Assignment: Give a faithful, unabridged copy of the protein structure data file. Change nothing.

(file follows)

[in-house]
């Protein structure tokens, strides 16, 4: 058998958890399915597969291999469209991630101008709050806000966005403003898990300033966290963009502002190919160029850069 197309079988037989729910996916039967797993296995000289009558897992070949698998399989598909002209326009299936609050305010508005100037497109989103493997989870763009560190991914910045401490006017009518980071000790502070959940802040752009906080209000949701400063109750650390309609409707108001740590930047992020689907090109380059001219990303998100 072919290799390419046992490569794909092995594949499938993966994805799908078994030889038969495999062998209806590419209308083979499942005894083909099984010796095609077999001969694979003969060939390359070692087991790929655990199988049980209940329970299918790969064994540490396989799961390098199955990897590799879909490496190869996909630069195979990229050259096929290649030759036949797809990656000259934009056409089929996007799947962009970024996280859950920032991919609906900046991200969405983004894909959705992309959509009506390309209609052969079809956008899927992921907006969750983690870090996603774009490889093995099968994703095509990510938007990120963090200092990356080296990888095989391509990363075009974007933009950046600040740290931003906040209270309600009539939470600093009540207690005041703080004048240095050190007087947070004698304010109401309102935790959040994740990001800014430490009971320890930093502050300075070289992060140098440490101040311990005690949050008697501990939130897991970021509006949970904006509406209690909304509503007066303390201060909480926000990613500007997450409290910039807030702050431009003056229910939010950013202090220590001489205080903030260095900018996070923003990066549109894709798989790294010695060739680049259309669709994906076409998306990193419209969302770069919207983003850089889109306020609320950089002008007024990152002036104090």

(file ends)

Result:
[in-house]
């Protein structure tokens, strides 16, 4: 058998958890399915597969291999469209991630101008709050806000966005403003898990300033966290963009502002190919160029850069 197309079988037989729910996916039967797993296995000289009558897992070949698998399989598909002209326009299936609050305010508005100037497109989103493997989870763009560190991914910045401490006017009518980071000790502070959940802040752009906080209000949701400063109750650390309609409707108001740590930047992020689907090109380059001219990303998100 072919290799390419046992490569794909092995594949499938993966994805799908078994030889038969495999062998209806590419209308083979499942005894083909099984010796095609077999001969694979003969060939390359070692087991790929655990199988049980209940329970299918790969064994540490396989799961390098199955990897590799879909490496190869996909630069195979990229050259096929290649030759036949797809990656000259934009056409089929996007799947962009970024996280859950920032991919609906900046991200969405983004894909959705992309959509009506390309209609052969079809956008899927992921907006969750983690870090996603774009490889093995099968994703095509990510938007990120963090200092990356080296990888095989391509990363075009974007933009950046600040740290931003906040209270309600009539939470600093009540207690005041703080004048240095050190007087947070004698304010109401309102935790959040994740990001800014430490009971320890930093502050300075070289992060140098440490101040311990005690949050008697501990939130897991970021509006949970904006509406209690909304509503007066303390201060909480926000990613500007997450409290910039807030702050431009003056229910939010950013202090220590001489205080903030260095900018996070923003990066549109894709798989790294010695060739680049259309669709994906076409998306990193419209969302770069919207983003850089889109306020609320950089002008007024990152002036104090």